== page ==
Elektor Team
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chattering chips

chattering chips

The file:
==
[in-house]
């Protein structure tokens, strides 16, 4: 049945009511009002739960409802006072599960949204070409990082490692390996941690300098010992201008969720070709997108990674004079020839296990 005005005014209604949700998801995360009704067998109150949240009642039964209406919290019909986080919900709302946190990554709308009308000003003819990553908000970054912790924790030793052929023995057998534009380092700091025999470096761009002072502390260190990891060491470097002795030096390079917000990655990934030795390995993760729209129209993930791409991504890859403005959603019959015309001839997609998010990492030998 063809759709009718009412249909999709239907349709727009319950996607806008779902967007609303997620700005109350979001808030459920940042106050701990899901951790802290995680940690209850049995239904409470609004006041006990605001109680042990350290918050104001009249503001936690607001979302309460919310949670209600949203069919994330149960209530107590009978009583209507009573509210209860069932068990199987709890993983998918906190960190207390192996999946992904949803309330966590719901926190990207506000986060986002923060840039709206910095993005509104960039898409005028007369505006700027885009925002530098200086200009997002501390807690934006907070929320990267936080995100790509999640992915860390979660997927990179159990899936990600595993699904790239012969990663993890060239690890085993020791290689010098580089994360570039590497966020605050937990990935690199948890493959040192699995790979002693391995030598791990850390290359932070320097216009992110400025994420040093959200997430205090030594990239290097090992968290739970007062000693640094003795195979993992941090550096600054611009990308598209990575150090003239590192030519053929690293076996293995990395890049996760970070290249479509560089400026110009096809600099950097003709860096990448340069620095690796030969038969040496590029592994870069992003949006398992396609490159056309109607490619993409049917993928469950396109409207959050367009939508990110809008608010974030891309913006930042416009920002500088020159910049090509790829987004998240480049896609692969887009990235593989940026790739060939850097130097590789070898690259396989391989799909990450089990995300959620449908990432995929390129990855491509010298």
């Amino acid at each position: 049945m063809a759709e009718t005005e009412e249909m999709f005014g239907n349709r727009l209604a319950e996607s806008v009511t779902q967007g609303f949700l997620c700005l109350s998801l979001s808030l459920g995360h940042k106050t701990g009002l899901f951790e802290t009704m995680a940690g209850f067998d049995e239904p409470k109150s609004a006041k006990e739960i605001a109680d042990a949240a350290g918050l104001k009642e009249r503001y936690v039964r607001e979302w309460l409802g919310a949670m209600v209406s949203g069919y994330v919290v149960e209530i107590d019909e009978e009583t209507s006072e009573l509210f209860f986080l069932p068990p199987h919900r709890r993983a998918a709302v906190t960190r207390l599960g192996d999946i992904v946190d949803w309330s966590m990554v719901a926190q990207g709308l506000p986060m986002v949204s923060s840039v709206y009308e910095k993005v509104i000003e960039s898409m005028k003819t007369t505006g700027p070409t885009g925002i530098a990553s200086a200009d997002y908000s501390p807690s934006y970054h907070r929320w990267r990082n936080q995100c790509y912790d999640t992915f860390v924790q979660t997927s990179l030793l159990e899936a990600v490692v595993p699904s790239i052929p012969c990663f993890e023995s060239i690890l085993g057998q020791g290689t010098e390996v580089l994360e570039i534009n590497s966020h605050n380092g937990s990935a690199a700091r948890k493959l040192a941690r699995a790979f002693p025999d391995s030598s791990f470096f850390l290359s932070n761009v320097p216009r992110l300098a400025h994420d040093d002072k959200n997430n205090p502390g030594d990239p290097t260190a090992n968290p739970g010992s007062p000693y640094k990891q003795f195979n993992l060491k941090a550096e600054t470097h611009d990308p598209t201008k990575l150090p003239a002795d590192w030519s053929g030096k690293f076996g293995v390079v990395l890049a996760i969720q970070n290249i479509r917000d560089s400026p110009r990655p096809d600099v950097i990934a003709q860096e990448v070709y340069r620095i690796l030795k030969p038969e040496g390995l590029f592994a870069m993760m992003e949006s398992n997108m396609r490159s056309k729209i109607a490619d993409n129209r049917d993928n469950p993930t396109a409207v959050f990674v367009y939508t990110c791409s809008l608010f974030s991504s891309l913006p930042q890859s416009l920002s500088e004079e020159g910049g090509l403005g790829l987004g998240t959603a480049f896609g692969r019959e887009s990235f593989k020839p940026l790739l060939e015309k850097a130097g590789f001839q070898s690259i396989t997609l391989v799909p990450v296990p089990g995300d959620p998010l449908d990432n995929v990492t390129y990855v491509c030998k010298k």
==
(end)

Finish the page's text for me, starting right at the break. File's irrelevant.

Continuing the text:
chattering chips elektor september 1981 — 9-43 ICs that talk There is a simple way to produce synthetic speech. Feed the desired words through an analog-to-digital con- verter and store the output in a memory. As required, this data can be recovered and passed through a digital-to-analog converter to produce a spoken message. Easy, yes, but no-one does it this way. With good reason: it would require at least 64 Kbits of memory for one second of speech! For a viable system, some kind of drastic data reduction is required. Up to this point, all manufacturers are in full agreement; from here on, they all differ. Broadly speaking, there are two main approaches. The first is to make full use of the ex- perience gained in telecommunication systems. Post Office engineers dis- In real life, the techniques used are rather more complicated and less easy to explain. "Signal coding", "Waveshape coding", "Adaptive delta modulation" - you name it, they use it. Quite sen- sational results can ...
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